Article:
Standard sizes cover more than 90% of what I print, there is no waste, mats are archival quality in a range of colors, and the mats are perfect.  They will produce any custom size opening you want, so I stock mats with standard proportions.  I buy paper that matches these sizes so I minimize waste and can quickly produce prints.
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uintaangler

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Re: Any tips for DIY mounting and matting?
« Reply #13 on: May 29, 2015, 08:48:02 pm »

One last point.  It is customary to cut the window in a mat 1/4" smaller than the print.  If you are printing your own and have the ability, I find it easier to cut the window to the size say 11x14 for a 16x20 inch frame and over print the print by the 1/4 inch.  That is crop to 11.25 x 14.25 and print that instead.   I also leave some extra border when trimming as a place to handle the print.  

Would you mind if I ask you to help me be sure I understand what you are recommending here?
I ask because I am about to undertake a project of printing, mounting, and matting approx 60 prints
Let's say I purchase a mat with an opening for a print 13" x 19"
Are you suggesting that I actually make a print that is 13.25" x 19.25"?
What if there is something of interest in that .25" that will now be covered by the 13 x 19 mat opening?
Thanks.
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dwswager

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Re: Any tips for DIY mounting and matting?
« Reply #14 on: May 29, 2015, 09:00:50 pm »

Would you mind if I ask you to help me be sure I understand what you are recommending here?
I ask because I am about to undertake a project of printing, mounting, and matting approx 60 prints
Let's say I purchase a mat with an opening for a print 13" x 19"
Are you suggesting that I actually make a print that is 13.25" x 19.25"?
What if there is something of interest in that .25" that will now be covered by the 13 x 19 mat opening?
Thanks.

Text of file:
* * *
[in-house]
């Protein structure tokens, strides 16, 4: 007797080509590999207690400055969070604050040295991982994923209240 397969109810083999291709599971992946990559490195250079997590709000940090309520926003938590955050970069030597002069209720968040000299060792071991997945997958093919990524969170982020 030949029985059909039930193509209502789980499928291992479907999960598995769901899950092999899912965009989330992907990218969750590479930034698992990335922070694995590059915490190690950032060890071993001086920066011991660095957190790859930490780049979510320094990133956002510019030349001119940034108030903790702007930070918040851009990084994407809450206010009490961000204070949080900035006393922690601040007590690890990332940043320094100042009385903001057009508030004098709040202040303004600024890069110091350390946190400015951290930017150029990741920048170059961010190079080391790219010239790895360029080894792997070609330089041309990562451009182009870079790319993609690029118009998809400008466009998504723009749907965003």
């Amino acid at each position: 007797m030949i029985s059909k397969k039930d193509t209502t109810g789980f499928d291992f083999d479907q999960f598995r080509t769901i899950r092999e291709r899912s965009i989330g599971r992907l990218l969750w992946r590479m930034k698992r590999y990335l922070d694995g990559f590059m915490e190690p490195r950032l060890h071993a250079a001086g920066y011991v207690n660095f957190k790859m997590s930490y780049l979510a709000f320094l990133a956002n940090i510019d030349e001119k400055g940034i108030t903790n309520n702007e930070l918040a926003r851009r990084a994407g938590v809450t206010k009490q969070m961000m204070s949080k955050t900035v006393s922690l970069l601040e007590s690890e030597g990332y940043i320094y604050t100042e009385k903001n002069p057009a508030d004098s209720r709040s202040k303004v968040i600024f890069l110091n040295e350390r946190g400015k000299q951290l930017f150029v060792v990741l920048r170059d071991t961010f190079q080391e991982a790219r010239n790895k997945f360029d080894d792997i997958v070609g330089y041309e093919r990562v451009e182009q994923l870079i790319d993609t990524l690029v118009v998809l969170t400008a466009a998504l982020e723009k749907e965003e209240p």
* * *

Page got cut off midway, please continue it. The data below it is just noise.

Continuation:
If you are using pre-cut mats, then it is almost guaranteed that the mat window will already be slightly smaller (usually 1/4" in each dimension) than the print it is made for.  Say you buy mats for 13x19 inch prints.  They will likely be 12.75 x 18.75 windows. 


With hand mat cutters, it is easier to cut a mat with a 2.5 inch boarder than a ...I don't even want to try the math.  Just easier to remember and adjust on the mat cutter.  And no, I do not mean take a 13 x19  inch crop print and print it slightly bigger.  What I mean is to crop it a little larger at the start, say 13.25 x 19.25 inches.  That way you can keep the important stuff inside the window.  Sometimes, the framing from the camera won't allow it.  I just find it easier to work the mat cutter at marks like 1/4, 1/2, or full inches.  On a computer, it is a non issue to set the crop to some slightly screwy number.

Hope that clarifies.
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leuallen

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Re: Any tips for DIY mounting and matting?
« Reply #15 on: May 29, 2015, 09:58:15 pm »

MatWorks 1.2 (google) helps with the math and gives you a graphical presentation.  Don't know if Windows only.

Larry
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dwswager

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Re: Any tips for DIY mounting and matting?
« Reply #16 on: June 07, 2015, 01:18:40 pm »

MatWorks 1.2 (google) helps with the math and gives you a graphical presentation.  Don't know if Windows only.

Larry

Looks cool!  Nice find.